Property, intangible

a blog about ownership of intellectual property rights and its licensing

A Family of Marks with Different Owners

The “family of marks” concept in trademark law is a difficult one to win. We all understand the concept, which is that consumers realize that when trademarks share a similar trait, like restaurant food products that start with “Mc,” the goods come from the same source. Proof of a family of marks is challenging, though. As explained by the TTAB:

To assert ownership of a family of marks a plaintiff must allege, and ultimately prove: (1) prior use of marks sharing a recognizable common characteristic; (2) that the common characteristic is distinctive (i.e., not descriptive or highly suggestive or so commonly used in the trade that it cannot function as the distinguishing feature of any party’s mark); and (3) that prior to the defendant’s first use (or constructive first use) of its involved mark, plaintiff’s marks have been used and advertised in promotional material or in everyday sales activities in such a manner as to create common exposure and thereafter recognition among the purchasing public such that the common characteristic is itself indicative of a common origin of the goods or services. See, e.g., Truescents LLC v. Ride Skin Care, LLC, 81 USPQ2d 1334, 1337-38 (TTAB 2006).

It becomes even more challenging when it isn’t the same entity that owns the family of tradmarks. In Wise F&I, LLC v. Allstate Insurance Co., Wise F&I is the parent of Vehicle Services Administrator LLC, Administration America LLC, and Financial Gap Administrator LLC. Wise F&I owns registrations for WISE F&I and ONWISE, Vehicle Service Administrator owns registrations for TIREWISE and WISECARE, Financial Gap Administrator owns a registration for GAPWISE, and Administration America owns registrations for THEFTWISE, ID THEFTWISE, and ETCHWISE.

Both parties relied on J&J Snack Foods Corp. v. McDonald’s Corp., which decided one of the aforementioned “Mc” cases. J&J Snack Foods says marks constituting a family must be “composed and used in such a way that the publc associates not only the individual marks, but the common characteristic of the family, with the trademark owner” (emphasis in original). Allstate argued this means it has to be the same company. Wise F&I retorted that J&J Snack Foods referred also to public recognition of “a common origin of the goods,” and that we know from In re Wella it is possible for corporate family members to be considered a single source. In In re Wella (“Wella I”),1 the Federal Circuit reversed a refusal to register a trademark owned by the German parent corporation because it was likely to be confused with its U.S. subsidiary’s registration:

The question is whether, despite the similarity of the marks and the goods on which they are used, the public is likely to be confused about the source of the hair straightening products carrying the trademark “WELLASTRATE.” In other words, is the public likely to believe that the source of that product is Wella U.S. rather than the German company or the Wella organization. If the Wella family of marks connotes to consumers only a single source for all Wella products, namely the Wella organization, it is difficult to see how Wella A.G.’s use of the mark “WELLASTRATE” would cause confusion as to source because of Wella U.S.’s use of other Wella marks.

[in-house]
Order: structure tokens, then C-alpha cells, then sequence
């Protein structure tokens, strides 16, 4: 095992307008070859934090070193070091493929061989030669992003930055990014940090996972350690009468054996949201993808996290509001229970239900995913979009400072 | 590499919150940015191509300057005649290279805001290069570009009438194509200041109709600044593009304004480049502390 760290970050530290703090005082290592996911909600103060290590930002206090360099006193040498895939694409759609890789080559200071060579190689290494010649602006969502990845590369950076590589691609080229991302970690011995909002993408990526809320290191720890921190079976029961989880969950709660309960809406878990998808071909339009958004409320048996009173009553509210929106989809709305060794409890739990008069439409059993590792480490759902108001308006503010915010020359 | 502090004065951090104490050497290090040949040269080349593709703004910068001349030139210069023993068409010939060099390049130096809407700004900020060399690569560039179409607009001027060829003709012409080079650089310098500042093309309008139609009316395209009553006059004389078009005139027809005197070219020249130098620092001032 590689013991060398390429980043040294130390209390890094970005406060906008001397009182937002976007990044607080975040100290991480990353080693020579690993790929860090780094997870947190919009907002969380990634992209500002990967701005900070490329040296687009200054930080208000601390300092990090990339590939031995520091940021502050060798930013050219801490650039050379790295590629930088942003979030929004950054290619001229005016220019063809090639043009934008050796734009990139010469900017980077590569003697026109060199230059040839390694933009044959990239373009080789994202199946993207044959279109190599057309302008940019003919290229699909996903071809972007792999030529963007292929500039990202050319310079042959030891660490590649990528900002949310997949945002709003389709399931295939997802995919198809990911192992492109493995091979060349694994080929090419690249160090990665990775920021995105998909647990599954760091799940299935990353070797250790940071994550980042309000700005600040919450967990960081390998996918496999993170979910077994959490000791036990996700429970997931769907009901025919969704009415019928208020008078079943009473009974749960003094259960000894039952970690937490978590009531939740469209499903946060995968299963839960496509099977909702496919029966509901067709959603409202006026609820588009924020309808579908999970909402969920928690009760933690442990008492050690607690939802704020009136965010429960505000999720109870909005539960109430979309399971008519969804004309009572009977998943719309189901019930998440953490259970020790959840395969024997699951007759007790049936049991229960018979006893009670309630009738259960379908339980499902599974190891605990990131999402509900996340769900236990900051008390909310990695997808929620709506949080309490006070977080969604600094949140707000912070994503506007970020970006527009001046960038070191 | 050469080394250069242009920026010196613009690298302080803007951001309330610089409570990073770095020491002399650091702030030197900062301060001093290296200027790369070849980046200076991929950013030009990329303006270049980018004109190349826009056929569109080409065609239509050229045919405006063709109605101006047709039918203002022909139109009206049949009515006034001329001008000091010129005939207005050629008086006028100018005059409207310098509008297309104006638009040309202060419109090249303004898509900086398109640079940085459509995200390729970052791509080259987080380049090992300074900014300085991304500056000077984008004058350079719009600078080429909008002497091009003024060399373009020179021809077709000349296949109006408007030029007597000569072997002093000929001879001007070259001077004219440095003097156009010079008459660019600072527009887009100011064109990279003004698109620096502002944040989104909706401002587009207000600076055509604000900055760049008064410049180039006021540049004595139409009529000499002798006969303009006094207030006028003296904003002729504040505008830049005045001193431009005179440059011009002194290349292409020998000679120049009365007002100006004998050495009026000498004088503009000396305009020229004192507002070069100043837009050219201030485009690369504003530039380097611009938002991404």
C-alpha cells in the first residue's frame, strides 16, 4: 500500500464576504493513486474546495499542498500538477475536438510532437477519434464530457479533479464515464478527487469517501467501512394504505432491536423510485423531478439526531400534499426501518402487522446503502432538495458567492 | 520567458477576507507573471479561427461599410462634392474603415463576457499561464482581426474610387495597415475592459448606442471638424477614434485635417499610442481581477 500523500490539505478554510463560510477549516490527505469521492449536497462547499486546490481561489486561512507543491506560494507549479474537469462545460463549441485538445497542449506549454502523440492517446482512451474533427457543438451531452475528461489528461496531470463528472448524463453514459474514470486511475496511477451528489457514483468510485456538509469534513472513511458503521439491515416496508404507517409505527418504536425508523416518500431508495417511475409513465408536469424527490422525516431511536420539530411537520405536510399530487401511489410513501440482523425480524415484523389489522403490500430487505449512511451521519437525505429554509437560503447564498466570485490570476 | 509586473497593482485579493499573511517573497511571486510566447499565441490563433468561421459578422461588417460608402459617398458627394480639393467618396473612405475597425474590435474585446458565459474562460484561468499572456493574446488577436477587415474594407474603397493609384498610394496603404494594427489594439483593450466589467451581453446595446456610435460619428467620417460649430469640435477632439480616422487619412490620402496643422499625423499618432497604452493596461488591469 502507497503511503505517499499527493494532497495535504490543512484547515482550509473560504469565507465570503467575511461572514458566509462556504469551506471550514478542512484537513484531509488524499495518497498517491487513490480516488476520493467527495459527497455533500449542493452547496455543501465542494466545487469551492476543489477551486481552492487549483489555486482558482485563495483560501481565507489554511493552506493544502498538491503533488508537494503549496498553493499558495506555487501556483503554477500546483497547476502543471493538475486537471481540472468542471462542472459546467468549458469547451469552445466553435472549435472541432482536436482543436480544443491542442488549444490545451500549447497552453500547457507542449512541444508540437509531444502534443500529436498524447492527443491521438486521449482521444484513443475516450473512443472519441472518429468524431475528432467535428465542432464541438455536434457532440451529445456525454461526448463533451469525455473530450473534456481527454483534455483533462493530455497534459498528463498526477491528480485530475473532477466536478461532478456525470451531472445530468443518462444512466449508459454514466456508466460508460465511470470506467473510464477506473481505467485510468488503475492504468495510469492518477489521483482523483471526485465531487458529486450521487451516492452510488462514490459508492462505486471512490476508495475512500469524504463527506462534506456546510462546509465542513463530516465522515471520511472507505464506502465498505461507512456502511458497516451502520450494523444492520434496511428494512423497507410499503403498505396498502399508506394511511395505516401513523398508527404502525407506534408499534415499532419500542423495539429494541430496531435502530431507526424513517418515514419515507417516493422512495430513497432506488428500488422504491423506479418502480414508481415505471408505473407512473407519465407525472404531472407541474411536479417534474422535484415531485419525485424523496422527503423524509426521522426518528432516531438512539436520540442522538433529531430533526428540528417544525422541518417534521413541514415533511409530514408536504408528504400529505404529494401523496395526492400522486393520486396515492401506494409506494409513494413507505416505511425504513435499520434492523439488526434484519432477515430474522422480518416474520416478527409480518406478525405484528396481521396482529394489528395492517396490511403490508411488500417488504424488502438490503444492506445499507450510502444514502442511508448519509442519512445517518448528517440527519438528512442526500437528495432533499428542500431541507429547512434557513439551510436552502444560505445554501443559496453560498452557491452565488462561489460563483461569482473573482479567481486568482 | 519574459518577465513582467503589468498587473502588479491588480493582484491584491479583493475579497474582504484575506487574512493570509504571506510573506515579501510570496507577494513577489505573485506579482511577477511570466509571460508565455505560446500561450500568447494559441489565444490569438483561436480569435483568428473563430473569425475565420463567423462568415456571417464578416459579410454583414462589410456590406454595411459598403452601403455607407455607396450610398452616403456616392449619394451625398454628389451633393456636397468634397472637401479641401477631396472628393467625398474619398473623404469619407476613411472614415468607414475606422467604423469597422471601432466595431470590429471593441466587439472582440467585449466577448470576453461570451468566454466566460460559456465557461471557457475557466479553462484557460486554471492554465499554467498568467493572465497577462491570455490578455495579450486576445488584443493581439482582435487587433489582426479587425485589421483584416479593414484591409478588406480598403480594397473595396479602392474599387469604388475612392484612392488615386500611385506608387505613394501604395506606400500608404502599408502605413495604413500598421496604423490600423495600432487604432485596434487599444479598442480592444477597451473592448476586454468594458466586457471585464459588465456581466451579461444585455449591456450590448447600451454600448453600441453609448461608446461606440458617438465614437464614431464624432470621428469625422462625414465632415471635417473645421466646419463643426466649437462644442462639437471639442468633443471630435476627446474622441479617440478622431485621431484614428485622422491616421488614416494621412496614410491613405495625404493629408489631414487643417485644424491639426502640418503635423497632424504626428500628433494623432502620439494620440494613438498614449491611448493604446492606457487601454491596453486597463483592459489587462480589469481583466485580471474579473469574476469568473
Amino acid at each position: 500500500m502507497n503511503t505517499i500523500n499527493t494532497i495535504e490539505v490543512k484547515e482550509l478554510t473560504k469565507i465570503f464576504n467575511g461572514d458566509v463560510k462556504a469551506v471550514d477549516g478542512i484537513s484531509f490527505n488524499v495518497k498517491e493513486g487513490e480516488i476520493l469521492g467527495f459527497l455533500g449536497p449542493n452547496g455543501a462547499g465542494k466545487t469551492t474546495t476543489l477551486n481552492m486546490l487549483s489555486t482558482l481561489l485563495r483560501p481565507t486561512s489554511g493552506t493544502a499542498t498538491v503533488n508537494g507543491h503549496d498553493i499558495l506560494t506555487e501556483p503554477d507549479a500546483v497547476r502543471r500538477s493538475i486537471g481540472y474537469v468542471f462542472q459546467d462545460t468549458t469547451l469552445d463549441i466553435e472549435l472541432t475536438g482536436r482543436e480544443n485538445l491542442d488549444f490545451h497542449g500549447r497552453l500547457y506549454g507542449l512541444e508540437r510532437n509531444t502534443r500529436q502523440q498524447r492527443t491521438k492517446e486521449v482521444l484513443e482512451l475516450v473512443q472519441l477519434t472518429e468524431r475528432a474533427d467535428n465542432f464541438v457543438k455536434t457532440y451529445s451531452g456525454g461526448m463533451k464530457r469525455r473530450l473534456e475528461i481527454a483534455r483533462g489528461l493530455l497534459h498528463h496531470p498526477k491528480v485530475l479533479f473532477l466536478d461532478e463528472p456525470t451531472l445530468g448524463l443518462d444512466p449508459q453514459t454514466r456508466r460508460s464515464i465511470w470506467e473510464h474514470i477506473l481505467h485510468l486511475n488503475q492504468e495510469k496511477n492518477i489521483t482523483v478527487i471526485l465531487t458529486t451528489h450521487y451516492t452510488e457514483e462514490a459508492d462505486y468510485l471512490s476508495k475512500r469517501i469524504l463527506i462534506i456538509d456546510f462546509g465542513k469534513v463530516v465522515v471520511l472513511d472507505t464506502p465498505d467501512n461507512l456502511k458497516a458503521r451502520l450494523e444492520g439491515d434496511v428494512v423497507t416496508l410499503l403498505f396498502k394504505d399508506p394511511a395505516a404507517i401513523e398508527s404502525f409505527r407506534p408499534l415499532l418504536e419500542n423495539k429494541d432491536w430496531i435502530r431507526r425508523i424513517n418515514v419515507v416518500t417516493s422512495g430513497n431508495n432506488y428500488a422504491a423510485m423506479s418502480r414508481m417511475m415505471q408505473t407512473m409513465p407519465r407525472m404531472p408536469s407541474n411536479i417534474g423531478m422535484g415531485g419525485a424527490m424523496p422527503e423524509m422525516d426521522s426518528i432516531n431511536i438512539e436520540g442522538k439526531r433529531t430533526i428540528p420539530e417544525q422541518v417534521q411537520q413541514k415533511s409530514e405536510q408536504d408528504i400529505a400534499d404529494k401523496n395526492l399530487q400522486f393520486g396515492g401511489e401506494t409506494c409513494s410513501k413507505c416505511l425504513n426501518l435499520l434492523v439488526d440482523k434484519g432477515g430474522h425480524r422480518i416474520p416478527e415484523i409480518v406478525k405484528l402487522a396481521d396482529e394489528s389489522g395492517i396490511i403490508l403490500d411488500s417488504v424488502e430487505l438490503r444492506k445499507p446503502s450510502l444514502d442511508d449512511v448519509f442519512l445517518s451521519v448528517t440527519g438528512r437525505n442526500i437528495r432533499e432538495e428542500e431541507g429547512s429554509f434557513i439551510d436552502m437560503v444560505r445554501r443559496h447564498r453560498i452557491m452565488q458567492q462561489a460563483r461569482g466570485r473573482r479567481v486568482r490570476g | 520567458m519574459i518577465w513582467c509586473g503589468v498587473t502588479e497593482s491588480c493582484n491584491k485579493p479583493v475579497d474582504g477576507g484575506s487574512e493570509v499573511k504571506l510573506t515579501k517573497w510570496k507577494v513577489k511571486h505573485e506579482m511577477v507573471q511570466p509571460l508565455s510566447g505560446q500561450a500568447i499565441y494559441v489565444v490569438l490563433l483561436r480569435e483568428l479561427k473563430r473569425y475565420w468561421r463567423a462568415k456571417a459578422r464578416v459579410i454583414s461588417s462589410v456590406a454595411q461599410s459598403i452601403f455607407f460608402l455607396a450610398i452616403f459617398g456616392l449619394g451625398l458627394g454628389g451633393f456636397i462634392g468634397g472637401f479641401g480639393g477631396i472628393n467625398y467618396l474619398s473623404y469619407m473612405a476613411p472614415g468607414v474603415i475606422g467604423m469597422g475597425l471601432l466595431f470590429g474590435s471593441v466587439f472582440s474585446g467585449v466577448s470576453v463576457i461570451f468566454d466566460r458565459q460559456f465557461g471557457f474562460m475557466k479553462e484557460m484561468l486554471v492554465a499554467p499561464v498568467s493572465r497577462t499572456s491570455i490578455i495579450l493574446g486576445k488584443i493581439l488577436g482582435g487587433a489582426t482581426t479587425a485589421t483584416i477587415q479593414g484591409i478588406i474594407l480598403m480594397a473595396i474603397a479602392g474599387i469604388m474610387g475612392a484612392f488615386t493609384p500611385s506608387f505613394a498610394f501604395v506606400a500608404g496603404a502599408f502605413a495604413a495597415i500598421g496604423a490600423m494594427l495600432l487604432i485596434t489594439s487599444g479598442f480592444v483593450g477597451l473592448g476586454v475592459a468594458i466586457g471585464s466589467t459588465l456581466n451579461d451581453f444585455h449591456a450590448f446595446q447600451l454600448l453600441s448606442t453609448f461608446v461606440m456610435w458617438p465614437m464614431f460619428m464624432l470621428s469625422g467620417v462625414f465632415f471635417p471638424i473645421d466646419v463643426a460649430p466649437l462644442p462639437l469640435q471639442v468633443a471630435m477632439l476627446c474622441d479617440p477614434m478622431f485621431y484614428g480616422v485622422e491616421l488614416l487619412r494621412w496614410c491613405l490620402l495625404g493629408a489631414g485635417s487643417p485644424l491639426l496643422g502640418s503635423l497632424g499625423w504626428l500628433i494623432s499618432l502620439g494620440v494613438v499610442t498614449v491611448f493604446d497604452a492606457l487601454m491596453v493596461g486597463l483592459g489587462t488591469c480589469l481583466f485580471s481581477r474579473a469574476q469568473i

On remand, the Board interpreted the holding:

Clearly, the Court views the concept of “source” as encompassing more than “legal entity.” Thus, in this case, we are required to determine whether Wella A.G. and Wella U.S. are the same source or different sources….

The companies of In re Wella were the same source, based on a declaration by an executive vice president of the U.S. sub stating that the parent owned substantially all the outstanding stock of the subsidiary and “thus controls the activities and operations of Wella U.S., including the selection, adoption and use of the trademarks.” In re Wella A.G., 5 USPQ2d 1359, 1361 (TTAB 1987) (“Wella II”), rev’d on other grounds, 858 F.2d 725, 8 USPQ2d 1365 (Fed. Cir. 1988).

In re Wella has heretofore only been applied in the registration context to overcome a § 2(d) refusal. But the Board agreed the sole source concept was relevant here too, to establish a family of marks:

We agree with Opposers that in the context of the “family of marks” inquiry, the concept of common origin (“source”) may encompass more than one entity. In view of the Wella I and Wella II decisions, it logically follows that related entities can rely on a family of marks as a basis for a Section 2(d) claim – notwithstanding the fact that the pleaded marks are not all owned by a single entity – if the complaint contains sufficient factual allegations that they are related, and that there is unity of control over the pleaded marks such that the marks are indicative of a single source, and all of the other elements for pleading a family of marks are satisfied.

However, Wise F&I hadn’t pled there was a unity of control between the opposing entities. It also failed to plead two of the elements of a family of marks, that “Wise” is distinctive and that the public associates the common characteristic with a single source. Wise F&I also hadn’t pled confusion with any single trademark, only the family of marks. Wise F&I was given leave to replead its family of marks theory as well as to allege confusion with the marks individually.

Wise F&I v. Allstate Ins. Co., Opp. No. 91226028 (TTAB Sep. 23, 2016).

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  1. In re Wella is getting a workout; the Board recently held that different Salvation Army entities could own registrations that use “Salvation Army.” 
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